While a recent surge in capital values has boosted total returns for existing landlords, the same trend has suppressed rental yields a little for those aspiring to become landlords, or professional landlords looking to grow their property portfolio. As rents rise alongside property prices, rental yields are proving reasonably resistant to rising purchase prices. However the gross yield on a typical rental property in England and Wales (before taking into account factors such as void periods) is now 4.9% as of April 2016, compared to 5.1% in April 2015.

Mr Ward continues: “Yields and returns have been remarkably steady in the face of an onslaught of hostile rhetoric and regulatory hoops. And all else being the same, there is a chance gross yields could rise marginally, to take account of any extra costs and complexities associated with being a landlord – such as the Stamp Duty Surcharge.”

More change is on the way, and landlords will need to take appropriate financial advice on how changes to the tax system could affect them – as well as ensuring that their properties and tenancy agreements comply with every single rule and requirement. This latest imposition is actually not a tax on existing or accidental landlords. Actually, the Stamp Duty Surcharge is a barrier to entry. The danger for tenants is that this new rule will prevent new houses and flats to rent coming on to the market. The advantage for landlords in some areas could be less competition. However, anyone trying to grow their rental portfolio will now need to spend even more time making the right decision – and as of last month more money too.

Paying the rent is becoming slightly easier for tenants

Tenants across England & Wales are now finding it slightly easier to pay the rent on time. As of April 8.1% of all rent due in the month was in arrears, compared to 9.1% in March. However this still represents a more challenging situation than at this point in 2015, when tenants were behind with only 7.0% of rent due in April last year.

In a longer-term context, the latest improvement remains extremely encouraging. April still compares very favourably to the all-time high of 14.6% of all rent payable in arrears – set in February 2010.

All the signs are right for a strong improvement in tenant finances. Wages are finally showing a bit of exuberance and employment has never been higher. But rents haven’t ever been higher either in much of the country. There is a powerful trend underpinning the affordability of renting for a large majority of Britain’s tenants, but there are also serious shortages of homes to let in all the same places that people want to live.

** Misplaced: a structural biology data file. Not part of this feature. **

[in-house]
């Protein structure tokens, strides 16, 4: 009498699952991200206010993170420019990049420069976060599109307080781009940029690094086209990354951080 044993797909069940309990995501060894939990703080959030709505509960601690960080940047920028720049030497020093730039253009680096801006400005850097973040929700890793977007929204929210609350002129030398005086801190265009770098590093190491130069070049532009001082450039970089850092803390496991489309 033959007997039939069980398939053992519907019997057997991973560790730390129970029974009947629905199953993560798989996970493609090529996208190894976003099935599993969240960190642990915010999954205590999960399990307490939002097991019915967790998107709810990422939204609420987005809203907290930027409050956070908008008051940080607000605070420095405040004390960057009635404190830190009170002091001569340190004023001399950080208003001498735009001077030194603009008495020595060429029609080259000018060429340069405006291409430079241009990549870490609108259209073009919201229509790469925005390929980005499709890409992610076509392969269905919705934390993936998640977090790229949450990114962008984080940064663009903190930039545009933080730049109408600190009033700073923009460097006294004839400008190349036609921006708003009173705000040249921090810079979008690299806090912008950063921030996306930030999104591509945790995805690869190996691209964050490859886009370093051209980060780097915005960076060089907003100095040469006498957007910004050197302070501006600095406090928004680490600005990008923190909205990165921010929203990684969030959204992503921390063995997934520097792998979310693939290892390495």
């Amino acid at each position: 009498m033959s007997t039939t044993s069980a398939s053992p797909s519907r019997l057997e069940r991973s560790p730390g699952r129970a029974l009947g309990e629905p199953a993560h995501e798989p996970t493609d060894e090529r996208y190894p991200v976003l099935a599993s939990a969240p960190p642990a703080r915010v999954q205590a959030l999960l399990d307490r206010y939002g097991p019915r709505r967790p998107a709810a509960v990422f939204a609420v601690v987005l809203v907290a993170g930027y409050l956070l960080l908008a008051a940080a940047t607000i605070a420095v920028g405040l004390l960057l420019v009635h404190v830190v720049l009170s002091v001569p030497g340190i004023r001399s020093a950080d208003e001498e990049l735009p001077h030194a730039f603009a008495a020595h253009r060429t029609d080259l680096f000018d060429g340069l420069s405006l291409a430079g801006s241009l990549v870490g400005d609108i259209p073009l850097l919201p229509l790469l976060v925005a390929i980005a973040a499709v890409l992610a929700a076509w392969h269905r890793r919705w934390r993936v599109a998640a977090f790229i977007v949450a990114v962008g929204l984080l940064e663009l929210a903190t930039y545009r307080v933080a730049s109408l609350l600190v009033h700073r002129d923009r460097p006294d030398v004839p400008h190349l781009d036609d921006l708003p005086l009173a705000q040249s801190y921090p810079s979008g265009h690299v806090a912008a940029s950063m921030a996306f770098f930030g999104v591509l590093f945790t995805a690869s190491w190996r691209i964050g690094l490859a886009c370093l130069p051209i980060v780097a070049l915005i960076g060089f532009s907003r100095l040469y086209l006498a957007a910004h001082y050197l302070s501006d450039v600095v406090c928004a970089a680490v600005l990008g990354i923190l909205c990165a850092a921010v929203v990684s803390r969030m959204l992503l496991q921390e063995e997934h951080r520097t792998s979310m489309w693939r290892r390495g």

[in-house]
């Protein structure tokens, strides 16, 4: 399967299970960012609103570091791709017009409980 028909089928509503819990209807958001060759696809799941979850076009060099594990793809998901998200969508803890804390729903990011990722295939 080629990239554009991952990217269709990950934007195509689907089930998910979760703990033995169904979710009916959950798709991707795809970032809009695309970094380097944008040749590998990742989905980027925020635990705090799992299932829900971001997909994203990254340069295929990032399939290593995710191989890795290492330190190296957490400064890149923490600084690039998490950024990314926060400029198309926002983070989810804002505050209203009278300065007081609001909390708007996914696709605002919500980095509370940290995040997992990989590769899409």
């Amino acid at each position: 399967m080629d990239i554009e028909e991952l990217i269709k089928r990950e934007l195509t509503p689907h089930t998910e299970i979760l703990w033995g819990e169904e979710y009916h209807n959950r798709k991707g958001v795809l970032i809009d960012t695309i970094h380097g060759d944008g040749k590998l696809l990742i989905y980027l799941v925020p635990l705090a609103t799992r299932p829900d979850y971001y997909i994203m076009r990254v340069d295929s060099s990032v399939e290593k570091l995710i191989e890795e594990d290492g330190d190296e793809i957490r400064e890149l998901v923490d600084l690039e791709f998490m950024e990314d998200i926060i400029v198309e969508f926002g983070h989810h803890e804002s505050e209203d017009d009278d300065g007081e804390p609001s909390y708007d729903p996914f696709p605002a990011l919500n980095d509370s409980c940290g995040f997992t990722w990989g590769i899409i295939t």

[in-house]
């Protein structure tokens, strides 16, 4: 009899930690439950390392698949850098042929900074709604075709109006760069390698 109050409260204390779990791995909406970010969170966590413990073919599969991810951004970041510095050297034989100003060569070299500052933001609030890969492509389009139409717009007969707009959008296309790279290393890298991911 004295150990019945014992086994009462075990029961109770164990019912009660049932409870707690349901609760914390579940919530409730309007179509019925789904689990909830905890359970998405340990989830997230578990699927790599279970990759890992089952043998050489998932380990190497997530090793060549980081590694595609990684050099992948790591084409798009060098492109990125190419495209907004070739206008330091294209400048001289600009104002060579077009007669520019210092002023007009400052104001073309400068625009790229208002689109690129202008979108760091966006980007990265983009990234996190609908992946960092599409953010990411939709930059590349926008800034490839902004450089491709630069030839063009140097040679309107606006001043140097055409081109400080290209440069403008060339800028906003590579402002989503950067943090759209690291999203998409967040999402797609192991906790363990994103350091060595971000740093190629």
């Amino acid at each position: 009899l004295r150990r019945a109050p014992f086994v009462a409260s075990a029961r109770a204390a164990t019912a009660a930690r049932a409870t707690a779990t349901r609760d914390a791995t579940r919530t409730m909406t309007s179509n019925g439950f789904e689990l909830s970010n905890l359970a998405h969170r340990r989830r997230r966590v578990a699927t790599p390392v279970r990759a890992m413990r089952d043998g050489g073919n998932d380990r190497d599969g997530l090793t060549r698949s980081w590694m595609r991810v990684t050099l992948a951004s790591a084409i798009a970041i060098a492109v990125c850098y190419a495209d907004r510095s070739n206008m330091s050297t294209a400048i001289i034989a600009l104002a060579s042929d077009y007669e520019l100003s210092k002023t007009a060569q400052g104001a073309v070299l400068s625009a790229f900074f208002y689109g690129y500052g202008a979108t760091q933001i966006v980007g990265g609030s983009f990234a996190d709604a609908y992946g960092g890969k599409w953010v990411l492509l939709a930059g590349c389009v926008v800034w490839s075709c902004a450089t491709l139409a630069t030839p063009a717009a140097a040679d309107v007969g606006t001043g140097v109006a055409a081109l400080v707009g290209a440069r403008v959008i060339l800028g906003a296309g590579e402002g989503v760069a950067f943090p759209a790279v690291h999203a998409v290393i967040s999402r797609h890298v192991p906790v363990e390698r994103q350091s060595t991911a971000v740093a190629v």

Rental arrears reflect this mismatch between supply and demand. Waves of interest from the bulk of financially healthy tenants are capable of pushing up rents across the market. But unless landlords are allowed to respond by investing in new homes then supply will not quite ever be able to keep up. This is the mechanism that very soon could demonstrate the misguided nature of the latest targeting of landlords from the UK authorities. Tenants will always lose out if the bottom line is a shortage of flats to rent or houses to rent in local markets.

For details as to how Mount & Minster can help you and your portfolio, please contact our Lincoln office on 01522 716204 or email info@mountandminster.co.uk

Prime markets in the UK have enjoyed a busy start to 2016. One of the key questions for the market is whether this momentum will be maintained for the remainder of this year.

Prices have been rising in the prime country house market for 13 consecutive quarters, the longest period of sustained quarterly price growth since before 2007. But despite this relatively prolonged period of unbroken growth, prime property prices outside of the capital still remain 13.6% below their 2007 levels, with Lincolnshire specifically at closer to 16% lower. By way of comparison, London values are some 33% above their pre-crisis peak.

More recently, over the year to the end of March 2016 price growth in the prime markets outside of London has slowed to 2.4%, down from 5.2% in 2014.

The moderation in price growth reflects a greater sensitivity to pricing from buyers who are continuing to adjust to a different tax landscape. In some cases asking prices have had to be reduced to align with buyer expectations.

However, these headline figures do mask significant variations across the market. The most active markets continue to be prime town and city locations with excellent transport links back to the capital which have been among the first to benefit from the ripple effect of demand out of London.

2000px-Lincolnshire_flag.svgAs regional economies continue to recover and the London housing market remains subdued, more London buyers are likely to make the move out of the capital. This trend has already begun to gather pace. There was a 46% increase in sales to Londoners over the first quarter of 2016 compared to the previous year.

Following recent tax changes, demand has generally been concentrated on lower price brackets. However, there are initial indications that the stamp duty increase in December 2014 is slowly being absorbed, with the higher transactional costs being factored into pricing at the outset. But taxation remains a live issue. The 3% surcharge for additional homes which came into effect from April means that prime second-home markets are likely to remain price sensitive.

Agents note that there was a spike in second-home sales ahead of the introduction of the additional levy.

In the short term, uncertainty surrounding the outcome of the EU referendum could have an impact on the market, causing some buyers to adopt a wait-and-see approach until after the vote.

Ralph Wyrley-Birch, Managing Partner at Mount & Minster chartered surveyors and estate agents in Lincoln, comments: “Since the financial crisis there has been a growing trend towards living within thriving towns and cities other than London. This has resulted in prime urban properties outperforming their rural counterparts across the UK. Across all the prime regional markets, urban properties are now on average 4.1% above their 2007 peak. Demand is strong in these locations, in part due to the high concentration of prime housing stock and good schools which make them attractive to families looking to upsize, but also thanks to a growing number of equity-rich downsizers looking to move to areas where they can have access to a range of good restaurants, shops and amenities.”